GREEN BAY— When Randall Cobb dove at full extension to catch a pass against the Arizona Cardinals in last year's playoffs, the wide receiver for the Green Bay Packers was wearing a microphone. He landed square on his back, punctured a lung and wound up in a Phoenix-area hospital as the Packers' season concluded.
Within a few days of the injury, a theory was posited by both Cobb and the medical staff in Green Bay: Perhaps the battery pack attached to the microphone casued the punctured lung.
"There’s no way of actually proving it but I didn't break or fracture a rib," Cobb said Thursday after an OTA workout. "I’ve said this multiple times. This theory isn’t anything new. It’s something we’ve talked about plenty of times. There’s no way to prove it but there’s no way to disprove it, either. I’ll never be mic’d up again."
The theory originated because of the strange circumstances surrounding the injury. Back in February, Cobb explained on a Milwaukee-based radio show that a fractured rib typically causes a punctured lung. The break in the rib creates a jagged edge, which in turn pokes and punctures the lung.
But in Cobb's case there was no rib injury, which lent further credence to the idea that perhaps the battery pack was the true culprit.
"I felt fine, I got up from the catch and started walking back to the huddle and it got harder and harder for me to breathe," Cobb said on the radio show in February. "Then it felt like I was going to throw up. I was choking. I was choking on something and then next thing I know I was spitting up blood."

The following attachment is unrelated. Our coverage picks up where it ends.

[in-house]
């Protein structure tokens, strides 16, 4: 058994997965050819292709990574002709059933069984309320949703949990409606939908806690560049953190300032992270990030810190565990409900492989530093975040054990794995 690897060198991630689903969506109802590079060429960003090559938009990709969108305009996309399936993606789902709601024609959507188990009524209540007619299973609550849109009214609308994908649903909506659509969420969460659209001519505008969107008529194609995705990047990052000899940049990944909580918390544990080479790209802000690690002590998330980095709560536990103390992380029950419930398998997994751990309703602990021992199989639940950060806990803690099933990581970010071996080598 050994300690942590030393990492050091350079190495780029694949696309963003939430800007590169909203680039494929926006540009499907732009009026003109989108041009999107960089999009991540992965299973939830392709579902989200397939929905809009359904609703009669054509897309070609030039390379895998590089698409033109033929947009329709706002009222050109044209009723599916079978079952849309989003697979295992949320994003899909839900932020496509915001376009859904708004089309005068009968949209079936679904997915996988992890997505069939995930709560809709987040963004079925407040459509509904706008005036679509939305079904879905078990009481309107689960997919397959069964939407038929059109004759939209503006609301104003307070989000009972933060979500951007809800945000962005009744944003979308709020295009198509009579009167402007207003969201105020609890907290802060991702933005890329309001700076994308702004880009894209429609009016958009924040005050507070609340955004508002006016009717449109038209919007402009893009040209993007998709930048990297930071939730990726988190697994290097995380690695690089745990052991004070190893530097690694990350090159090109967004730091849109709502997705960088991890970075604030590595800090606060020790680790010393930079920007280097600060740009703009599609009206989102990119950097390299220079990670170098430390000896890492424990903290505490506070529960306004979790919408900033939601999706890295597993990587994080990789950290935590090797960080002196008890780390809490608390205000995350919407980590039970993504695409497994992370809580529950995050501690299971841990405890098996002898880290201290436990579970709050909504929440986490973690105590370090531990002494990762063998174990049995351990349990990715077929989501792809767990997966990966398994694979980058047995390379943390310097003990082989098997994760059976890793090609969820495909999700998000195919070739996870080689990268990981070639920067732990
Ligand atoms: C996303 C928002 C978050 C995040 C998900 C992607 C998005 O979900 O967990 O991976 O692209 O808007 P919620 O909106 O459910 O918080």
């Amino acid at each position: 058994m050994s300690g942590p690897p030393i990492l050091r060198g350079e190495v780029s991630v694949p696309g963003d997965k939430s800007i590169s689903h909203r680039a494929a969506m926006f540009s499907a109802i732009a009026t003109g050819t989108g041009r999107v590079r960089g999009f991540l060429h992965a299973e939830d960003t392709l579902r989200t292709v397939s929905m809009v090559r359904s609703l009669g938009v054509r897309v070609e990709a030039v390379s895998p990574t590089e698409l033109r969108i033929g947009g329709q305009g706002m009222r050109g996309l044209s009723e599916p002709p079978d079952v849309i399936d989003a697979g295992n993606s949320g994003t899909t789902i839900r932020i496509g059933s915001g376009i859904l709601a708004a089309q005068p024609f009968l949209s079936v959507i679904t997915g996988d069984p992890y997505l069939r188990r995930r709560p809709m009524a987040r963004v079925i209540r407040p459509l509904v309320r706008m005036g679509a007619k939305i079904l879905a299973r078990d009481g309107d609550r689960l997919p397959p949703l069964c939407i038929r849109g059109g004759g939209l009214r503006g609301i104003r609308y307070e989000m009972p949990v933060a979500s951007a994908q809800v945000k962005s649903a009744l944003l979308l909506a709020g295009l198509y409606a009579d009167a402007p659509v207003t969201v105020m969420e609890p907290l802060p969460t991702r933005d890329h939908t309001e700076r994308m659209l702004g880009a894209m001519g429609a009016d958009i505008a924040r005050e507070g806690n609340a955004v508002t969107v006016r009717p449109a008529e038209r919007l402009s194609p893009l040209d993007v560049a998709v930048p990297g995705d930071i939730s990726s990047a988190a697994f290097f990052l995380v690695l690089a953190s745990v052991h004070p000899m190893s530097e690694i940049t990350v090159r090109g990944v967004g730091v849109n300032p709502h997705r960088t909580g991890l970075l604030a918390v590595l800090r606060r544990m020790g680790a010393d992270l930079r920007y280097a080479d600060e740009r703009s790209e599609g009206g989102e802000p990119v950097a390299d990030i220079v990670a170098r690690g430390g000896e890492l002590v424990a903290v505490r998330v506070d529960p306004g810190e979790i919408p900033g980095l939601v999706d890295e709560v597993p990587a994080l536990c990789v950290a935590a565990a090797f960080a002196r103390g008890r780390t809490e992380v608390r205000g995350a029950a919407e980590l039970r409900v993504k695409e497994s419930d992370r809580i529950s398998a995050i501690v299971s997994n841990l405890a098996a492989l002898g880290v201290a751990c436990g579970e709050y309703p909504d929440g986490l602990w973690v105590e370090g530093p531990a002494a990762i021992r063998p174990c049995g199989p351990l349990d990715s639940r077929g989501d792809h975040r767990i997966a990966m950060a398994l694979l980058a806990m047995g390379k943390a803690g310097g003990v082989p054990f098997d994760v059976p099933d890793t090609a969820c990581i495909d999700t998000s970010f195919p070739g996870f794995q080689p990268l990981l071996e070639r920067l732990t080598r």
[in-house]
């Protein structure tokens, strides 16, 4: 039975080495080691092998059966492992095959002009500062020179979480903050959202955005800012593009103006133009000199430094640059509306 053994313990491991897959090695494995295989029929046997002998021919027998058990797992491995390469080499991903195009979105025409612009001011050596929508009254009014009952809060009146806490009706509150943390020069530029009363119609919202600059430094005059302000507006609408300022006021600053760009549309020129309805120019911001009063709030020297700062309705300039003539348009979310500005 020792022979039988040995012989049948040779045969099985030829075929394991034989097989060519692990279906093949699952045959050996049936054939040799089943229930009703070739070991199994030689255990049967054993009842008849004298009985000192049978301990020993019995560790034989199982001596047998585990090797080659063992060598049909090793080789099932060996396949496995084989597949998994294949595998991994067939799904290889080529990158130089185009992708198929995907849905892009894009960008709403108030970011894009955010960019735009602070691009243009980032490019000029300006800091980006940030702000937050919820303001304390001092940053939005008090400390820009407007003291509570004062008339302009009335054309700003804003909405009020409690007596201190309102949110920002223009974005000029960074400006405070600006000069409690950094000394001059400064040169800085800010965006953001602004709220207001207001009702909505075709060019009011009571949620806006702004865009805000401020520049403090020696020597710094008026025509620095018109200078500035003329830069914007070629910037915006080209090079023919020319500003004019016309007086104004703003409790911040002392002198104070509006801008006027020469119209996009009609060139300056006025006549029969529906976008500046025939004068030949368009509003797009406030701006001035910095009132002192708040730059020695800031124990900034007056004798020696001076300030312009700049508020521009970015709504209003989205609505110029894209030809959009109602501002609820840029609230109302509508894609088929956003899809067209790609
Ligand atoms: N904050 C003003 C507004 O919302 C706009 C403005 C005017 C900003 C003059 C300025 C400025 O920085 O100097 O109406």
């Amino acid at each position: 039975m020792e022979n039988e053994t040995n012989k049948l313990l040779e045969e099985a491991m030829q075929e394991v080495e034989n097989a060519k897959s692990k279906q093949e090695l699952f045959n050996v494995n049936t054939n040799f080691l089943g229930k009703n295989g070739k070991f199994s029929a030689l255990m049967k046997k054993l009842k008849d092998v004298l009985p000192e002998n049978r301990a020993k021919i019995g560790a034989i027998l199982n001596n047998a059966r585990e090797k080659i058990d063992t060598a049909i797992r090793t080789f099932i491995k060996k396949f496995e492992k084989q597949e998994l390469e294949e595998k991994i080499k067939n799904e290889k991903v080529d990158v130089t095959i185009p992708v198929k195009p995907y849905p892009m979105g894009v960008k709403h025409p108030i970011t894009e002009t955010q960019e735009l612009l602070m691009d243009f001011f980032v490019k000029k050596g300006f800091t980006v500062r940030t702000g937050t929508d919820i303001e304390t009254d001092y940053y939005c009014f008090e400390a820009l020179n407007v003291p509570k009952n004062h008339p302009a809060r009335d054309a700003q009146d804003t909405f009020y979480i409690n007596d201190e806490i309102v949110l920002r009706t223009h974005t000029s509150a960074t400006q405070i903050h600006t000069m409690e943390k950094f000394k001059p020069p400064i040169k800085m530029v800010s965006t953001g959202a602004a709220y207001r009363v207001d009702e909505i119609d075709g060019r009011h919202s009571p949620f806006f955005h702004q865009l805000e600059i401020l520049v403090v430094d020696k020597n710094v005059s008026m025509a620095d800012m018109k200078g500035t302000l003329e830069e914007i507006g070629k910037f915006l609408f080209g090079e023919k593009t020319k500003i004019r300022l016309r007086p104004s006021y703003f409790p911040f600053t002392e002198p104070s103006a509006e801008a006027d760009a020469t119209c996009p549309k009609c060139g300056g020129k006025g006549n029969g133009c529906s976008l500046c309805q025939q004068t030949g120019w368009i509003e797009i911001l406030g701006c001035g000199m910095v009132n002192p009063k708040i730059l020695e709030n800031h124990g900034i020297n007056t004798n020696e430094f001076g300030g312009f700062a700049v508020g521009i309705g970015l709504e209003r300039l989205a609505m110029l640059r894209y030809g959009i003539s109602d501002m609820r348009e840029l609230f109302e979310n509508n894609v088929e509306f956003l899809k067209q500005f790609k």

Cobb is fully healthy and has taken part in the full off-season program for the Packers. But his days of wearing microphones are officially over.
"Never," Cobb said when asked if he would consider getting mic'd up in the future. "Not a question."
He added: "I’ve never had a problem with it before. Possibly, it was just the way I landed. I landed flush on my back with the battery pack on. You probably won’t land too often like that but unfortunately the one time I did, I had a bad injury from it.
"If we were going on a Super Bowl run and we had that live feed during the game, it’s pretty cool to look back and hear what you’re thinking and hear what you’re talking about. It’s pretty cool in that instance, but I don’t think it’s worth the risk."